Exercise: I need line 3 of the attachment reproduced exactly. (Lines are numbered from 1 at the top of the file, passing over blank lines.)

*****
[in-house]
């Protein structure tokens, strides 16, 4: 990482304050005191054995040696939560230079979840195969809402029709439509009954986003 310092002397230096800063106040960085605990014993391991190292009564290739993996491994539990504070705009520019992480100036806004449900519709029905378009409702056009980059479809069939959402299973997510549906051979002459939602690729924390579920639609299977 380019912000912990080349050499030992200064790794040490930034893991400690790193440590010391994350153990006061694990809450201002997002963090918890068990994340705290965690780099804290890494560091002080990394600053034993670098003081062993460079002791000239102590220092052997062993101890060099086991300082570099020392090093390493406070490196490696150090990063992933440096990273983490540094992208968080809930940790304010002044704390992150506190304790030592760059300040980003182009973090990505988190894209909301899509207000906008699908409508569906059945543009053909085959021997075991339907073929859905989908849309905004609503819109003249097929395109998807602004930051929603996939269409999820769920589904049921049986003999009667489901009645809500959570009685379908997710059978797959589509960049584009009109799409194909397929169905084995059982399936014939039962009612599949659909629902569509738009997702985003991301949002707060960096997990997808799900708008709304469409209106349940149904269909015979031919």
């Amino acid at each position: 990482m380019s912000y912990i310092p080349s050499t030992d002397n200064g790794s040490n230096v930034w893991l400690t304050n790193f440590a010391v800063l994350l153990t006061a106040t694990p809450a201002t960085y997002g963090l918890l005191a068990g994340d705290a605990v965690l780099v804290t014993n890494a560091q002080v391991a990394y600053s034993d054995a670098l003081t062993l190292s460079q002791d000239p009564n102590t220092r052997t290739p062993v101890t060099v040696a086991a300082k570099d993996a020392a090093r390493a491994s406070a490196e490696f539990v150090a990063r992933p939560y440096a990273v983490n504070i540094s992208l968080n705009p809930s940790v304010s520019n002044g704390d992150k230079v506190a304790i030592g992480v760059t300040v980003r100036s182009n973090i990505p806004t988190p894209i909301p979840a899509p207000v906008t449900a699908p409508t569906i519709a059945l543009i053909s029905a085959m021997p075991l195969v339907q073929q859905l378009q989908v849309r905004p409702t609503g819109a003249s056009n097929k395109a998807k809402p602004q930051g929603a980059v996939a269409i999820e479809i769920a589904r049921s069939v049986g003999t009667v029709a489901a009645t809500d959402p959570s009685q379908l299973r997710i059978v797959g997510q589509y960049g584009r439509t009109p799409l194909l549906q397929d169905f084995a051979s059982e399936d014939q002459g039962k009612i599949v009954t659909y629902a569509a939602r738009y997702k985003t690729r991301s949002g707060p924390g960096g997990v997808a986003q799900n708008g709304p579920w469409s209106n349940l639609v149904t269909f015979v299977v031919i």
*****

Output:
């Amino acid at each position: 990482m380019s912000y912990i310092p080349s050499t030992d002397n200064g790794s040490n230096v930034w893991l400690t304050n790193f440590a010391v800063l994350l153990t006061a106040t694990p809450a201002t960085y997002g963090l918890l005191a068990g994340d705290a605990v965690l780099v804290t014993n890494a560091q002080v391991a990394y600053s034993d054995a670098l003081t062993l190292s460079q002791d000239p009564n102590t220092r052997t290739p062993v101890t060099v040696a086991a300082k570099d993996a020392a090093r390493a491994s406070a490196e490696f539990v150090a990063r992933p939560y440096a990273v983490n504070i540094s992208l968080n705009p809930s940790v304010s520019n002044g704390d992150k230079v506190a304790i030592g992480v760059t300040v980003r100036s182009n973090i990505p806004t988190p894209i909301p979840a899509p207000v906008t449900a699908p409508t569906i519709a059945l543009i053909s029905a085959m021997p075991l195969v339907q073929q859905l378009q989908v849309r905004p409702t609503g819109a003249s056009n097929k395109a998807k809402p602004q930051g929603a980059v996939a269409i999820e479809i769920a589904r049921s069939v049986g003999t009667v029709a489901a009645t809500d959402p959570s009685q379908l299973r997710i059978v797959g997510q589509y960049g584009r439509t009109p799409l194909l549906q397929d169905f084995a051979s059982e399936d014939q002459g039962k009612i599949v009954t659909y629902a569509a939602r738009y997702k985003t690729r991301s949002g707060p924390g960096g997990v997808a986003q799900n708008g709304p579920w469409s209106n349940l639609v149904t269909f015979v299977v031919i």